The Prince [with Biographical Introduction]

Ranked #1 in Pakistan History, Ranked #1 in Political Theorysee more rankings.

Niccolo Machiavelli's "The Prince" is intended to be a treatise on ruling and is considered by many to be a classic of political science. In the book Machiavelli offers many bits of practical advice on how to rule and even though the book was written in the early 16th century its ideas are still very relevant today. Where "The Prince" differs from other political literature before it is in its separation of the lofty idealism of morality and ethics from the practical demands of governing. It is this very aspect of Machiavelli's work that has made his name synonymous with an almost immoral... more

Reviews and Recommendations

We've comprehensively compiled reviews of The Prince [with Biographical Introduction] from the world's leading experts.

Neil deGrasse Tyson Astrophysicist, Author & Science CommunicatorWhich books should be read by every single intelligent person on planet? [...] The Prince (Machiavelli) [to learn that people not in power will do all they can to acquire it, and people in power will do all they can to keep it]. If you read all of the above works you will glean profound insight into most of what has driven the history of the western world. (Source)

Eric Ripert A fascinating study and still wholly relevant. (Source)

Ryan Holiday AuthorOf course, this is a must read. Machiavelli is one of those figures and writers who is tragically overrated and underrated at the same time. Unfortunately that means that many people who read him miss the point and other people avoid him and miss out altogether. Take Machiavelli slow, and really read him. Also understand the man behind the book–not just as a masterful writer but a man who withstood heinous torture and exile with barely a whimper. Machiavelli is a glimpse into a time when power was literal and out for public viewing–when he talks about making an example of someone, he doesn’t... (Source)

Stephen Schwarzman CEO/Blackstone GroupMr. Schwarzman certainly has no dearth of books at his disposal. His name graces the New York Public Library. But what are his literary loves? Without further ado, here are his five most influential books: “The Prince,” by Niccolò Machiavelli. “We Were Soldiers Once… and Young,” by Harold G. Moore and Joseph L. Galloway “The Interpretation of Dreams,” by Sigmund Freud “Childhood and Society,” by Erik H. Erikson “The Prize: The Epic Quest for Oil, Money & Power,” by Daniel Yergin (Source)

Mark Bloomfield I studied political theory when I was in college and Machiavelli was always intriguing to me. It’s a description of the human character and in my profession, lobbying, which is all about influencing people, it’s important to get some insights into human nature. Obviously there’s a debate about what Machiavelli really meant: whether it was meant as a parody or satire. (Source)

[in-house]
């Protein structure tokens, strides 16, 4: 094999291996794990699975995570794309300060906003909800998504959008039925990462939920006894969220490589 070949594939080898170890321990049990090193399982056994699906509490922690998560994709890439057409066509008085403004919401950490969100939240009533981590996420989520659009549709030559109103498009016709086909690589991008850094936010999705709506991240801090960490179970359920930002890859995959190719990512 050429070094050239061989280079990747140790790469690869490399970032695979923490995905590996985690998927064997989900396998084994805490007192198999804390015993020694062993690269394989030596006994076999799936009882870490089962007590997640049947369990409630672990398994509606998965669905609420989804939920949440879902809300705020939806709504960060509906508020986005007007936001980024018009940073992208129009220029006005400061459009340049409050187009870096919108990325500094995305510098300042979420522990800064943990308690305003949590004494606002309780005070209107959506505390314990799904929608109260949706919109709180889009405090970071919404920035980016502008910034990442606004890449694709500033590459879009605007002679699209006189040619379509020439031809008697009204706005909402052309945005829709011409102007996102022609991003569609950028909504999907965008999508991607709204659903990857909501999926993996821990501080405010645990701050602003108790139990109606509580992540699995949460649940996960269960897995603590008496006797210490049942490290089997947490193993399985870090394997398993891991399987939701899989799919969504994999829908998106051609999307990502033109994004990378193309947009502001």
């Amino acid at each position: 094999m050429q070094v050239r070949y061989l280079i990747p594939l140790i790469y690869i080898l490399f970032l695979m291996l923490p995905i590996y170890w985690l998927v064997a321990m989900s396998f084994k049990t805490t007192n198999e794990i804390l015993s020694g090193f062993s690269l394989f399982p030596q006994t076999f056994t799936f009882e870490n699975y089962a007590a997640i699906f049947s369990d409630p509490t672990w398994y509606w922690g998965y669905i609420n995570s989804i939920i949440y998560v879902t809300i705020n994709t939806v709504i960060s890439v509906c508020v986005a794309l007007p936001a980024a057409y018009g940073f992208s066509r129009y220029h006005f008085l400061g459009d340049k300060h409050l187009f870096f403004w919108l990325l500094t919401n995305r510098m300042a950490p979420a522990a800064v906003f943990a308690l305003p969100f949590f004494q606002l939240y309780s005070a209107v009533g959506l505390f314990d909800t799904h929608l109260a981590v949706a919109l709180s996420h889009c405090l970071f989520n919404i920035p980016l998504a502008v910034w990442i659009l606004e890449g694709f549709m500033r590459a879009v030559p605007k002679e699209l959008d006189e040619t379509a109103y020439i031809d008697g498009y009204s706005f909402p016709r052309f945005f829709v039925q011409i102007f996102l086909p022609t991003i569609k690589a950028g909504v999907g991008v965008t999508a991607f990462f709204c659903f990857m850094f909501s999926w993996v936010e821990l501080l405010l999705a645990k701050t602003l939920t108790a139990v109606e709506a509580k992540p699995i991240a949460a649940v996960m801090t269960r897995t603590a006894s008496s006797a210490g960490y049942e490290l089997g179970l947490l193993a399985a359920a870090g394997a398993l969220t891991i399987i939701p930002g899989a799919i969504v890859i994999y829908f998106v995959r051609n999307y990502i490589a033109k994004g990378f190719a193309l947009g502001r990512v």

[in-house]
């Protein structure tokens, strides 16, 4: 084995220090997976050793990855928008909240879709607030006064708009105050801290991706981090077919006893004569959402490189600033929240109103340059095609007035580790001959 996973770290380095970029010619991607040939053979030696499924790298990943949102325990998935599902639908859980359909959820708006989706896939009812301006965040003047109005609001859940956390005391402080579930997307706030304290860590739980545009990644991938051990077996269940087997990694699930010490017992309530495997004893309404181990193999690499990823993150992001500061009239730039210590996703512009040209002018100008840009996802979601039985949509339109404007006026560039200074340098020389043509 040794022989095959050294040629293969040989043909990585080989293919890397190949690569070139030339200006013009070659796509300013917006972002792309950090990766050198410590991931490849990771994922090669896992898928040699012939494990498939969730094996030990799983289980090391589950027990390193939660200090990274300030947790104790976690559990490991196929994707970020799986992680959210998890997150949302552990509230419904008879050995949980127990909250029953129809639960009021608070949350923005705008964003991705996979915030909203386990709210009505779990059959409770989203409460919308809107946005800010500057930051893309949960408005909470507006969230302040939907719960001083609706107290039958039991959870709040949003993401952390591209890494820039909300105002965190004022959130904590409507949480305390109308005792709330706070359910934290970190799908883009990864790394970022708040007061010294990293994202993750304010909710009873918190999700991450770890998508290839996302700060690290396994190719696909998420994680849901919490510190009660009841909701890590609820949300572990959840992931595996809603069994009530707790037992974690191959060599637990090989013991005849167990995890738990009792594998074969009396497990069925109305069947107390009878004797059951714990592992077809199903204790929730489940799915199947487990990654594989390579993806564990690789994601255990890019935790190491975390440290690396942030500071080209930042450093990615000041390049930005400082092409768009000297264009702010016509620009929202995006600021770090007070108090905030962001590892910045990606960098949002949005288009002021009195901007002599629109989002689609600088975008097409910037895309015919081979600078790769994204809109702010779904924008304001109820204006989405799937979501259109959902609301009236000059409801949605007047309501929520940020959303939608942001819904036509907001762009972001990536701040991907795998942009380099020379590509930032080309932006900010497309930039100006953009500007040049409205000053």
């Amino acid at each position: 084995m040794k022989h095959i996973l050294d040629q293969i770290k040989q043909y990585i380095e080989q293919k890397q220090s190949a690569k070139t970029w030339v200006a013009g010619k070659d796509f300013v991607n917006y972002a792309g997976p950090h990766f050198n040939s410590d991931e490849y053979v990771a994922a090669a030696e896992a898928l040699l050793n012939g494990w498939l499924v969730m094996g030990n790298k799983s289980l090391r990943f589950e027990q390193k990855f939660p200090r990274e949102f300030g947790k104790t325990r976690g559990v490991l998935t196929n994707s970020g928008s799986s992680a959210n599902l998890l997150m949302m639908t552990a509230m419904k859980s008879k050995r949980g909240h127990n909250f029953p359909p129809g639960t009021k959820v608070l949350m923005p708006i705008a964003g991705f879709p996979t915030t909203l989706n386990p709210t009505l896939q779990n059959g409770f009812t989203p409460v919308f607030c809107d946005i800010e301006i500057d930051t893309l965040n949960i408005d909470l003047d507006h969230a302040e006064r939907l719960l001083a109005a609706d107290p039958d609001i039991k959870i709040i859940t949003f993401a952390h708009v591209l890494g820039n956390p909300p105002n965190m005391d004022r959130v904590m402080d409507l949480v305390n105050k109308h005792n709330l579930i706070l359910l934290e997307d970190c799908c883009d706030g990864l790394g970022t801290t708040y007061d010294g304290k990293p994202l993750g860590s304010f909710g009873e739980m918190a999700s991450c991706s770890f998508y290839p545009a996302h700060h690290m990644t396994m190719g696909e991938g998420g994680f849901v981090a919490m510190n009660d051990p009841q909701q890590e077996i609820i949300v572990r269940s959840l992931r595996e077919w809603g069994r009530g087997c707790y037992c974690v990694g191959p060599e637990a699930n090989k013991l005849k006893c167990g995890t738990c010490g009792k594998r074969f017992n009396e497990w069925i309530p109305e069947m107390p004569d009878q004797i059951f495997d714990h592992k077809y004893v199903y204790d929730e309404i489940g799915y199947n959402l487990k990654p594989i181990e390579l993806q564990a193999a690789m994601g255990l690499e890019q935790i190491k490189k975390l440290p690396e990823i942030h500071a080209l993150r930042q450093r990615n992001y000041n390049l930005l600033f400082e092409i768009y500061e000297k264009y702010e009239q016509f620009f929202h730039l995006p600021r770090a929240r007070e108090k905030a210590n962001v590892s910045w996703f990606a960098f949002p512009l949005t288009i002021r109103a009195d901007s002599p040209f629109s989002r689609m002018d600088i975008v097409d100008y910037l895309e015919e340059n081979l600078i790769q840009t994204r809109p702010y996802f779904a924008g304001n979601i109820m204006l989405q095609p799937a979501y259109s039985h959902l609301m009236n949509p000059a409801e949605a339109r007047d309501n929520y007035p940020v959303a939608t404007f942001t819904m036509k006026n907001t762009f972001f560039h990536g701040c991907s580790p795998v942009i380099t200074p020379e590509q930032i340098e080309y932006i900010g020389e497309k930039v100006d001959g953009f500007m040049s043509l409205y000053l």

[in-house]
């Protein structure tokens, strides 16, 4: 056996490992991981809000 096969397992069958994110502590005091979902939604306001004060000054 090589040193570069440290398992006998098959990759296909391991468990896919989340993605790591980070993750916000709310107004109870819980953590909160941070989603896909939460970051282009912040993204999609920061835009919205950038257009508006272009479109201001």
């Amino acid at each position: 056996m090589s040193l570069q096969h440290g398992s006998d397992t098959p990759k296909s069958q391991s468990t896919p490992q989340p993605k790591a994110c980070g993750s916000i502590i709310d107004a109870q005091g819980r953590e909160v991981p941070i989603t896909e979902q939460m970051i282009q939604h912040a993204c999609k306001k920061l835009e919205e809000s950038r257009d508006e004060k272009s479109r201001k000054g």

Bogdan Savonea Kissinger's "Diplomacy", Huntington's "Clash of Civilizations" and Machiavelli's "The Prince". They pretty much shaped the first part of my life, defined my University choice and career path up until my late 20s. (Source)

Stephane Grand When a look back at my career path, it is the one of an entrepreneur. I have built various businesses, from accounting and financial advisory firms to tech and security businesses. I have also spent most of my adult life in China, a country that is quite hostile to foreigners and very unfair. I have accepted to suffer the hardships of building my business without any investment from anybody, and stick very firmly to my values. I would recommend young people to read about adventure, hardships, and moral choices. Of course, it would be important to also read about the drivers of our humanity,... (Source)

Ella Zheng I saw a documentary about it and was intrigued. I also took the MACH-IV: Machiavellianism Test and scored a pretty high mark in it so I thought no harm in buying the book to read. The book is known to be controversial as it has principles that might go against religious beliefs. However, many politicians and business owners have taken many lessons away from this book hence I would like to gain some knowledge and insight from the chapters as well. (Source)

Bill Liao The human world occurs in language so best get good at it! (Source)

Jonathan Powell The reason this book is still read today is that, like Shakespeare’s Hamlet and Macbeth, it’s based on human nature. (Source)

Nigel Warburton If you want to get a perspective on how the politics of power and ruthlessness work, or simply see some of the thinking behind Game of Thrones, this short, slightly fragmentary book, written in the 16th century, is still the best around. (Source)

Kenneth Bartlett It was a book about how to deal with the crisis of Italy after the French invasions. Machiavelli’s response, in The Prince, was that the only way Italy was going to maintain its independence, and freedom, and drive out the barbarians—which is a term he always used for northern Europeans—was to beat them at their own game, to be more violent, more vicious, more brutal, and more faithless (Source)

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